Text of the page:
Donald Trump will represent the Republican Party for the next seven months leading up to the 2016 presidential election. It’s a statement few political analysts, if any, could have possibly predicted or even theorized last June, when Trump first announced his candidacy from Trump Tower in New York City amidst a furor of mostly media derision.

Donald Trump Hillary Clinton 2016

All over but the shouting: Donald Trump is the presumptive Republican nominee for the 2016 general election, and the billionaire is now focusing his attention on Democratic opponent Hillary Clinton. (Image: Seth Perlman/Associated Press)

Ten and a half months and 16 challengers later, the real estate and former casino tycoon is the last candidate standing. No longer an apprentice, Trump is the real deal.

Texas Senator Ted Cruz bowed out last night and effectively crowned Donald the GOP champ. Ohio Governor John Kasich followed suit this morning.

“All my life I have been in competitions, different competitions, whether it is sports, or business, or now politics,” Trump told his supporters on Tuesday night in his Indiana victory speech. “I have met some of the most incredible competitors . . . Ted Cruz, I don’t know if he likes me or does not, [but] he is one hell of a competitor.”

Trump now has 1,047 delegates, with 520 still remaining in the final nine states. With no challenger, the businessman will likely easily achieve the 1,237 required delegates to win the nomination.  The much-touted contested convention for Cleveland in July quickly has gone from probable to nearly impossible.

Cruz’s Unexpected Concession

The Republican Party remains divided on Trump, with the conservative right largely favoring Cruz, while a disgruntled workforce and an electorate fed up with traditional politicians are mostly on board the Trump train.

Cruz had pledged to take his campaign to Cleveland in July, but surprised many of his faithful flock by folding after suffering his seventh straight primary loss.

Cruz suspending his efforts ends what was beginning to feel like a showdown between Trump as Mike Matusow and Cruz as Phil Hellmuth. Two big league heavyweights, free of any filters and each with their own style of scathing verbiage, dueling for the winner-take-all pot.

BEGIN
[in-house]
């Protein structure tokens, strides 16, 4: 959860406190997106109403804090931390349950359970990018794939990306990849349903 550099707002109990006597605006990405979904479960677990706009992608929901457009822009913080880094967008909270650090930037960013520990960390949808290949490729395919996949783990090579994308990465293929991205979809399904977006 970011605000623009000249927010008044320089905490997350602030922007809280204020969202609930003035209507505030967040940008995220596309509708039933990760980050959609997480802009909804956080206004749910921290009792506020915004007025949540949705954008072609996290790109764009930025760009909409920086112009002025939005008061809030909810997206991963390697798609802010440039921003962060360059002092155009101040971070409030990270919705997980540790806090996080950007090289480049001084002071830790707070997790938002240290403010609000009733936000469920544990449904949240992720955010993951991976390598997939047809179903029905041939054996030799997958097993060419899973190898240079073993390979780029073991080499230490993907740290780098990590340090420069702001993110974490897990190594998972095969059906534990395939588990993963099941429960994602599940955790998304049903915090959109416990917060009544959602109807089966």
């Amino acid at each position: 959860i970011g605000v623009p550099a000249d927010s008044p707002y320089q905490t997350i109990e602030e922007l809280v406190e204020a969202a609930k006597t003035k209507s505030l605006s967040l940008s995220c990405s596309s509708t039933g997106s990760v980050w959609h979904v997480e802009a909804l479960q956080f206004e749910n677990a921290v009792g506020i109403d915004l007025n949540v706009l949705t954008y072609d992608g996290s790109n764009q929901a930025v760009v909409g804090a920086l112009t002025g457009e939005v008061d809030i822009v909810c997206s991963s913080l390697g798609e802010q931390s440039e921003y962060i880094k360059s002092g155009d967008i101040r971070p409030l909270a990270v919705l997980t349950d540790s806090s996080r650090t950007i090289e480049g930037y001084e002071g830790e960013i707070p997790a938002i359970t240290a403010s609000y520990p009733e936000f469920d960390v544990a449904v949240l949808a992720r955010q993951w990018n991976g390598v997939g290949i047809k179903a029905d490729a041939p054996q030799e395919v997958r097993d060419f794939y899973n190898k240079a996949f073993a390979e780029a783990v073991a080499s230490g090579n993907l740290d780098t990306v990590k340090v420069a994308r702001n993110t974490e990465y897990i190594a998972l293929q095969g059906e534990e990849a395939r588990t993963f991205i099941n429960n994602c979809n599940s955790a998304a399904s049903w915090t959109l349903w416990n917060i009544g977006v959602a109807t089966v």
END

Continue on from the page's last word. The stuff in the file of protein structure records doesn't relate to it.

Because just like in the game of poker, in politics, only one candidate can come out on top.

Trump Readies for Clinton Battle

Trump will now focus his attention to the presumptive Democratic candidate, Hillary Clinton. Though she lost Indiana last night to Vermont Senator Bernie Sanders, Clinton received only six fewer delegates, with his 43 to her 37, since the state is distributed proportionally.

The former first lady and secretary of state remains 321 delegates ahead of the Vermont politician, and has the all-important 481 superdelegates as well. Superdelegates are unbound to the voters they serve, and make pledges based on their own personal preferences.

It’s quite ironic that out of the more than 20 candidates that tossed their hats in the ring this primary season, the two that will represent the Republican and Democratic parties are the two that also have the highest unfavorability ratings, according to come polls, at least.

Trump presented a calmer demeanor last night during his victory speech, and most political pundits expect the GOP nominee to soften his rhetorical attacks in an effort to unify the party and appear more “presidential.”

Clinton will undoubtedly do her all to test Trump’s nerves.

“I’m going to stand up for the people of this country, women and men, but as he goes after women, as he goes after literally every group, I’m going to be their voice,” Clinton recently told MSNBC’s Andrea Mitchell.

Will Trump be able to retain a more civil attitude now that it’s essentially him versus her?

Don’t bet on it.